Deal struck to end Mott’s strike

    After striking for 114 days, the union representing workers at the Mott’s apple juice plant in Williamson, N.Y., announced that an agreement was reached with Dr. Pepper Snapple. Workers wages will not be cut and their pensions will not be frozen as the company was demanding, although new hires will have 401k plans instead of pensions. According to the New York Times:

    The workers at the plant, 25 miles east of Rochester, walked out on May 23, insisting that Mott’s parent company, Dr Pepper Snapple, was unfair to demand a $1.50-an-hour pay cut when it had reported record profits of $555 million last year.

    The company asserted that its wage demands were a justifiable strategy to increase competitiveness, saying the plant’s workers averaged $21 an hour while other food industry workers in the area averaged $14.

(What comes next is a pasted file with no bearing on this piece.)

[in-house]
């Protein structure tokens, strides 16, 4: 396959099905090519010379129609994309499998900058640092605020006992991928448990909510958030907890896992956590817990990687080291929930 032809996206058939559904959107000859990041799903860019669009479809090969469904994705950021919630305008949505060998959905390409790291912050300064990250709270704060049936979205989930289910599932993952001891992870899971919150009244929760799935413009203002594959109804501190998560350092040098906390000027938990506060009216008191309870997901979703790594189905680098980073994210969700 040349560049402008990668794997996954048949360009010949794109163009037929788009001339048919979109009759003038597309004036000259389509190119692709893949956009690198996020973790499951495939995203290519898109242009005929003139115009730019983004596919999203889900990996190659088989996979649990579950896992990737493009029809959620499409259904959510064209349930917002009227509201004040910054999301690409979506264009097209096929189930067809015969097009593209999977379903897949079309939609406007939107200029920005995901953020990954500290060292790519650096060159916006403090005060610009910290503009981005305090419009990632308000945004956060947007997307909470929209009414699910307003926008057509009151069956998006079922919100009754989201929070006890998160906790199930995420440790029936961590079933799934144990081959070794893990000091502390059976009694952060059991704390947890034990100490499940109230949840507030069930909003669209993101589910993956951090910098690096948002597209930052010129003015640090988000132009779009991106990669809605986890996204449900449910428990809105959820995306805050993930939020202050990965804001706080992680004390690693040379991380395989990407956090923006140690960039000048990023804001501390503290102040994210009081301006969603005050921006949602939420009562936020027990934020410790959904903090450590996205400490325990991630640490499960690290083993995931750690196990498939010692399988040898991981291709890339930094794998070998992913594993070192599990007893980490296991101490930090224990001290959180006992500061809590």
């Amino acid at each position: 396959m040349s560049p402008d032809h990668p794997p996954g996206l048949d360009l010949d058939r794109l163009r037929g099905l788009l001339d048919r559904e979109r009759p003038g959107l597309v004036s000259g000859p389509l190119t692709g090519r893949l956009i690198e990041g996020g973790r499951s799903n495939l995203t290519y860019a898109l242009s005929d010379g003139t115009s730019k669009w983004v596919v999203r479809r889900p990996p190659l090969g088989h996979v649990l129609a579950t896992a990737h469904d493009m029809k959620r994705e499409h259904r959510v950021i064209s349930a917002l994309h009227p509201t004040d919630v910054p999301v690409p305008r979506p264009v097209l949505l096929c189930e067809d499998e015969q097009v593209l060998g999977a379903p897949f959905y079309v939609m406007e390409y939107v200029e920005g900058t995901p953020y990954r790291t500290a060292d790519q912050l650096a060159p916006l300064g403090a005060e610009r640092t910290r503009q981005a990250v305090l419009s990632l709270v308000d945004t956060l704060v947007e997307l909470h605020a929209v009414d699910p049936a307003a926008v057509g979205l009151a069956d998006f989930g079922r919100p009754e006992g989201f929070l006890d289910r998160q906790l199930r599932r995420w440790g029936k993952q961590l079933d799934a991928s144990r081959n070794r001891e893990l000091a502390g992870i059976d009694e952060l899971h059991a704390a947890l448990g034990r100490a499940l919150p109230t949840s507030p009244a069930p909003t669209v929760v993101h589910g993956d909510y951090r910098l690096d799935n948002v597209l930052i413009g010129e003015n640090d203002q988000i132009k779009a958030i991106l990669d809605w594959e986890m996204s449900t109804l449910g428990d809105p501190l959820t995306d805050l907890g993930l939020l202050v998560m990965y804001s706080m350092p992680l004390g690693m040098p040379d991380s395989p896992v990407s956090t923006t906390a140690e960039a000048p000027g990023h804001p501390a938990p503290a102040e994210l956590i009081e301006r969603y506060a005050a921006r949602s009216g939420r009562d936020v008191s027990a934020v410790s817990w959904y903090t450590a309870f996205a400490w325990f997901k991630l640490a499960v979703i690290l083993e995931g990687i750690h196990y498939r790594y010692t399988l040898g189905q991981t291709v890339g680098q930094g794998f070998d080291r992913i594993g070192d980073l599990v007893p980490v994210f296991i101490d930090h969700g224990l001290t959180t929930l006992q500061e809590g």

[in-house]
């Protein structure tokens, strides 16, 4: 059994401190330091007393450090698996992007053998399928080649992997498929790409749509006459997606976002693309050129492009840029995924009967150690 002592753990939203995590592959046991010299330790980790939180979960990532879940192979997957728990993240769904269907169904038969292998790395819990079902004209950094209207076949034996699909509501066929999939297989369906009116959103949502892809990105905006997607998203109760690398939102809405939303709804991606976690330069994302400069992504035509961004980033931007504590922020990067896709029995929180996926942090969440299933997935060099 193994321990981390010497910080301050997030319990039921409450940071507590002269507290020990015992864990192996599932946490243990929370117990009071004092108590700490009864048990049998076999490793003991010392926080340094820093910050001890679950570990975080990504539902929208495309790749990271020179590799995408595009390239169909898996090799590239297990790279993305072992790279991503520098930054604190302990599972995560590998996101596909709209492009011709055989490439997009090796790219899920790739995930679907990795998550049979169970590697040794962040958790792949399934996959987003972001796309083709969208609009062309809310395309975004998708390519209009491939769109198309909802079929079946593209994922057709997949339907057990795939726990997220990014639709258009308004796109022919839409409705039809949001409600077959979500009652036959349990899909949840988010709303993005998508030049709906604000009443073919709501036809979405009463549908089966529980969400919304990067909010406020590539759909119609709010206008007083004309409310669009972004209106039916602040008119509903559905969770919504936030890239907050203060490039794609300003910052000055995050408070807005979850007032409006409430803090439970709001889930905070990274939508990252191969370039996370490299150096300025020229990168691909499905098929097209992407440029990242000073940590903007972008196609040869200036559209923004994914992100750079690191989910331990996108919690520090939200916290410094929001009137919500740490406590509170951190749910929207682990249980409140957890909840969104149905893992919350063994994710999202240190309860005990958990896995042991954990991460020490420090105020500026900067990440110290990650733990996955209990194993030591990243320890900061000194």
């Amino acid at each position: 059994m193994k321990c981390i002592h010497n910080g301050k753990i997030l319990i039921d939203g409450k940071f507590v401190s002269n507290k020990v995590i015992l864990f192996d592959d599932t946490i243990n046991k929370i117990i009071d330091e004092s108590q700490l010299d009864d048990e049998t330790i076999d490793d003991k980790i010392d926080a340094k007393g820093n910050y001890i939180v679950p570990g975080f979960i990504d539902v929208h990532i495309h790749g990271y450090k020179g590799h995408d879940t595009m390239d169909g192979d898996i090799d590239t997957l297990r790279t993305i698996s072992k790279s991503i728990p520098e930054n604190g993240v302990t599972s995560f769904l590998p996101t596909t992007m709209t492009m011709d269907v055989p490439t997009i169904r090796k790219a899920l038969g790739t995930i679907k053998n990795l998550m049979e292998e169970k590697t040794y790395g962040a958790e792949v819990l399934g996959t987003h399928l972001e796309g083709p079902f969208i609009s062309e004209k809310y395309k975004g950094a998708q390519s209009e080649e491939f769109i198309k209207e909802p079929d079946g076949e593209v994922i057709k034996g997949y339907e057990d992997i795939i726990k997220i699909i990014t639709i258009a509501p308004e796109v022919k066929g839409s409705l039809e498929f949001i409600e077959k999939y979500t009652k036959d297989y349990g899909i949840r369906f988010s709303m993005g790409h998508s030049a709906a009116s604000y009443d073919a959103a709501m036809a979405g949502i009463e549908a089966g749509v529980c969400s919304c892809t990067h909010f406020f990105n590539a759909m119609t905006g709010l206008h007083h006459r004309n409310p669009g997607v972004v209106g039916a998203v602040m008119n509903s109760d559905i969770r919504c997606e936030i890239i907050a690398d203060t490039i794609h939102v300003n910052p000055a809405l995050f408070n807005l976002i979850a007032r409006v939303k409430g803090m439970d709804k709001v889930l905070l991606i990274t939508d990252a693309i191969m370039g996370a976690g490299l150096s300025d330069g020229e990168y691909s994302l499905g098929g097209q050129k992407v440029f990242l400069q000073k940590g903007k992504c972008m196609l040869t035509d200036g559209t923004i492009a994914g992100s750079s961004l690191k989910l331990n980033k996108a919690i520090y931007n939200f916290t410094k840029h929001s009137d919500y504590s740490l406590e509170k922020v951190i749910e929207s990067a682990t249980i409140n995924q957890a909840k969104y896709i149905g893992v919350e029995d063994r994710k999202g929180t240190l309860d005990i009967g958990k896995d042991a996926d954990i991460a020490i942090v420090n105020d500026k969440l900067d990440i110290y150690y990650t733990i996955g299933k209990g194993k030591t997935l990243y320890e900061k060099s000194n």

Both sides were, in ways, claiming they had won.

    “I think that it’s a victory,” said Stuart Appelbaum, national president of the retail, wholesale union. “We secured the wages, we secured the pensions and we secured the workers’ jobs.”

    Larry Young, Dr Pepper Snapple’s chief executive, said, “From the beginning of our negotiations, we sought an agreement that supported our business, and we’re very pleased with this resolution.” He added that the deal would “bring our costs in Williamson in line” and help ensure continued growth.



    Recent Stories

    • Column

    Vision is finally on the rise in U.S. politics

    May 21, 2019

    From grassroots movements to presidential hopefuls, the importance of creating visionary plans for change is no longer being ignored.

    • Analysis

    Populist alliances of ‘cowboys and Indians’ are protecting rural lands

    May 17, 2019

    By appealing to the hearts and minds of their white neighbors, Native Americans are carving out common ground and building unity through diversity.

    • Feature

    #FreeBlackMamas bails black mothers from jail for Mother’s Day

    May 11, 2019

    A growing campaign to bring black mothers home from jail is putting the need to eliminate cash bail into criminal justice conversations.